This post sounds like it was written by Marketing or Investor Relations. I’m really comforted that someone feels like they “gained the confidence of the board” … that’s a really high bar. 🙄

“How many of the developers (don't even call them an "Engineer") can articulate 1) how our subscription strategy increases investor confidence, 2) how our cloud ARR increases market cap, 3) how our core technology is priced to balance revenue and margin and 4) how our comp plans balance drive and satisfaction? I'd be amazed if ANY of them can do this and I'd be floored if any of them can/have explained the answers in front of institutional investors or the press.

Just sayin' - when was the last time any of them gained the confidence of the board and ran anything (other than claiming they could here on this web site)?”

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Post ID: @3vaq+1h38NIoj

Foolishly arrogant to claim another's knowledge on a public forum.

While the principles of relational versus doc, graph, etc still have merit, the technical constraints that limited them to their own independence are dramatically reduced. This is especially true when typical workloads are considered.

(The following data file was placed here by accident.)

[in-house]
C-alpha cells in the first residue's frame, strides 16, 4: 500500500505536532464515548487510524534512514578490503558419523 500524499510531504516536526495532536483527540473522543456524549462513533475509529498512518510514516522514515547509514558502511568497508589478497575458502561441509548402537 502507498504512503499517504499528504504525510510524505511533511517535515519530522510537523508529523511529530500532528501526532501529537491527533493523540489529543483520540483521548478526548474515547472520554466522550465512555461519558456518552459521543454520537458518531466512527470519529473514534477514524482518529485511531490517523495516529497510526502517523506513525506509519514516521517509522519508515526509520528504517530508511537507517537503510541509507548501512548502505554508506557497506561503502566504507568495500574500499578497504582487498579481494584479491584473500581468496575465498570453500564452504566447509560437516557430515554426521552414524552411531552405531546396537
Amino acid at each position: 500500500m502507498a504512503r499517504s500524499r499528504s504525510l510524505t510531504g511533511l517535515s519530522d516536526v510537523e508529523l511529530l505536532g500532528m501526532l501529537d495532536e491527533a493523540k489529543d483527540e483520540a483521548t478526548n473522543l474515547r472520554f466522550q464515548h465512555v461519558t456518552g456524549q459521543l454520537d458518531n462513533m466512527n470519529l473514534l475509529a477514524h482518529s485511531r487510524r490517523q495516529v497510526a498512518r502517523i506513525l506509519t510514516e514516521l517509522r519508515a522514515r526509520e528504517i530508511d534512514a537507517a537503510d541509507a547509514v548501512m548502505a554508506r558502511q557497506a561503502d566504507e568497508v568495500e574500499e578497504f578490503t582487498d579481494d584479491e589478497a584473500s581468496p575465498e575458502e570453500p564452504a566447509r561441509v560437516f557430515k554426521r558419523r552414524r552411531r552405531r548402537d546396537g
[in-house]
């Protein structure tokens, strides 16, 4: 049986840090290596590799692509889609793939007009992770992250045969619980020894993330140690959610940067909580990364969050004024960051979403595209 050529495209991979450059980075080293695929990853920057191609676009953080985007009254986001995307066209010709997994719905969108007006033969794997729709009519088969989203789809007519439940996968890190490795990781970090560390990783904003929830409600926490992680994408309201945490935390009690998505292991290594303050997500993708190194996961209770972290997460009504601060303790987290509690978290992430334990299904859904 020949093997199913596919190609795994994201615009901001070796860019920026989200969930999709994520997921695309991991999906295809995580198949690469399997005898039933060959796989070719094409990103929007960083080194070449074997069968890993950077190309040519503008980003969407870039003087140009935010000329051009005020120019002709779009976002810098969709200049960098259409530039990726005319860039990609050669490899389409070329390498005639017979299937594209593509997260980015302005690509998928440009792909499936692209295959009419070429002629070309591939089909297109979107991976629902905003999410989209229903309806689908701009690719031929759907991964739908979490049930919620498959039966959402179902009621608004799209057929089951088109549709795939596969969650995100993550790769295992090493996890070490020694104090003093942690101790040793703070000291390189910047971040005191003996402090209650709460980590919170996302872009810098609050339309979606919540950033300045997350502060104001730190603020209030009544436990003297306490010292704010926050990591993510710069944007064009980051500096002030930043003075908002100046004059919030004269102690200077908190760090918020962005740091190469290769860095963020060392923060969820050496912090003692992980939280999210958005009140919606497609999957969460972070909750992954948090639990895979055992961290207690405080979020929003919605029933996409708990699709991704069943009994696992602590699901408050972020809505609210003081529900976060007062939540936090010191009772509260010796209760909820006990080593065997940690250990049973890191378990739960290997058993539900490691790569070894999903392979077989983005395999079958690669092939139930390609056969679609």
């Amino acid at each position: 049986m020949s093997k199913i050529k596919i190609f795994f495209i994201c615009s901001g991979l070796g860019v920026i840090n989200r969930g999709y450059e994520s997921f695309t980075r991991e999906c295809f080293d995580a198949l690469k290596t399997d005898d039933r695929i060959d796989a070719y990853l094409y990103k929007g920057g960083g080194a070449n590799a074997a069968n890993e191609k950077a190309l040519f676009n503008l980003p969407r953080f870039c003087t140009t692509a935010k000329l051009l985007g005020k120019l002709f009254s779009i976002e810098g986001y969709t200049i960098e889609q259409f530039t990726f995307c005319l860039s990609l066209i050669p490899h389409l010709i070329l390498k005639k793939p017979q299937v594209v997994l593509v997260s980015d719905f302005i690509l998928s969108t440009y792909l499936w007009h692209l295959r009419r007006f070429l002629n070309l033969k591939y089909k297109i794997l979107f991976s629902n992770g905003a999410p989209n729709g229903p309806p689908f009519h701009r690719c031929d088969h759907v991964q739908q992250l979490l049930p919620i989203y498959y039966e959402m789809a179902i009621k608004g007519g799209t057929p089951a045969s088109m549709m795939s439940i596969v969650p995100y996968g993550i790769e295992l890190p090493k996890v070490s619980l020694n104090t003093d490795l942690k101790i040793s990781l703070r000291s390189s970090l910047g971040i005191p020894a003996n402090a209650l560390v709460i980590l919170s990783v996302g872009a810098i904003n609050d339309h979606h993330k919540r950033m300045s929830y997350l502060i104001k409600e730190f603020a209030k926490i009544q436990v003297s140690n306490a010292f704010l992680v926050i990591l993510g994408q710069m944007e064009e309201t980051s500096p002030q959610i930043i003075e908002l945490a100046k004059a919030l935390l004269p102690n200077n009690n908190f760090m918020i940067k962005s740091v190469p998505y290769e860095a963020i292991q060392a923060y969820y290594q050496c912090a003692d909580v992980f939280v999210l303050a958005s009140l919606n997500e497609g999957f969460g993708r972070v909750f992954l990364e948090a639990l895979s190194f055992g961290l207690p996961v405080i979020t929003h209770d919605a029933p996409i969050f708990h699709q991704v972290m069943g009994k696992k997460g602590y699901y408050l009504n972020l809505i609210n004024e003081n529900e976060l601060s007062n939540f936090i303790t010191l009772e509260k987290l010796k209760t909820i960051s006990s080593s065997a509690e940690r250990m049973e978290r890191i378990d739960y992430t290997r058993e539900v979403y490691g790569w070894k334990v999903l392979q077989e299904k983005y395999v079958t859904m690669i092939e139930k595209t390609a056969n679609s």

It isn't 1970 any longer

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Post ID: @3jjh+1h38NIoj

You obviously don't know much about technology. Relational databases live on everywhere. Best to stick to your marketing job at the competition where your ppt skills may come in handy one day

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Post ID: @3uui+1h38NIoj

I have confidence in our Engineering team and meant no offense. I intended to highlight the false comparison of a technologist to a business leader. Each role requires different strengths.

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Post ID: @2jwg+1h38NIoj

How many of the developers (don't even call them an "Engineer") can articulate 1) how our subscription strategy increases investor confidence, 2) how our cloud ARR increases market cap, 3) how our core technology is priced to balance revenue and margin and 4) how our comp plans balance drive and satisfaction? I'd be amazed if ANY of them can do this and I'd be floored if any of them can/have explained the answers in front of institutional investors or the press.